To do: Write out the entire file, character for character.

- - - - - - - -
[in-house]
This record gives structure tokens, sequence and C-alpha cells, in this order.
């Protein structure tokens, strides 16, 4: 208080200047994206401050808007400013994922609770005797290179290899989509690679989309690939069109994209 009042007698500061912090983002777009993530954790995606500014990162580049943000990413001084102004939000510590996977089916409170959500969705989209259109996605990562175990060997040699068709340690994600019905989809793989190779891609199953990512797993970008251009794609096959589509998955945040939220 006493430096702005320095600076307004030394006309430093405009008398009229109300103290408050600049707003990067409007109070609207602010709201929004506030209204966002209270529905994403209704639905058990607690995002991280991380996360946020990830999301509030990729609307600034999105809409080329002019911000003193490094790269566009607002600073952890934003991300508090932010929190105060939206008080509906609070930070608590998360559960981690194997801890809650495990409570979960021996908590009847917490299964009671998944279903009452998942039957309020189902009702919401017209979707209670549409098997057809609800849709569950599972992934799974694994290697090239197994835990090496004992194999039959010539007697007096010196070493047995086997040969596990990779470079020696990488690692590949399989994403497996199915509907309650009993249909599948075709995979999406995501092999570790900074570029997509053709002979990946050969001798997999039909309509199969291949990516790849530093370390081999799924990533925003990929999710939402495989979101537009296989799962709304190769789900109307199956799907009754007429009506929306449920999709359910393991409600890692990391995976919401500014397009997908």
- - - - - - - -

[in-house]
This record gives structure tokens, sequence and C-alpha cells, in this order.
């Protein structure tokens, strides 16, 4: 208080200047994206401050808007400013994922609770005797290179290899989509690679989309690939069109994209 009042007698500061912090983002777009993530954790995606500014990162580049943000990413001084102004939000510590996977089916409170959500969705989209259109996605990562175990060997040699068709340690994600019905989809793989190779891609199953990512797993970008251009794609096959589509998955945040939220 006493430096702005320095600076307004030394006309430093405009008398009229109300103290408050600049707003990067409007109070609207602010709201929004506030209204966002209270529905994403209704639905058990607690995002991280991380996360946020990830999301509030990729609307600034999105809409080329002019911000003193490094790269566009607002600073952890934003991300508090932010929190105060939206008080509906609070930070608590998360559960981690194997801890809650495990409570979960021996908590009847917490299964009671998944279903009452998942039957309020189902009702919401017209979707209670549409098997057809609800849709569950599972992934799974694994290697090239197994835990090496004992194999039959010539007697007096010196070493047995086997040969596990990779470079020696990488690692590949399989994403497996199915509907309650009993249909599948075709995979999406995501092999570790900074570029997509053709002979990946050969001798997999039909309509199969291949990516790849530093370390081999799924990533925003990929999710939402495989979101537009296989799962709304190769789900109307199956799907009754007429009506929306449920999709359910393991409600890692990391995976919401500014397009997908």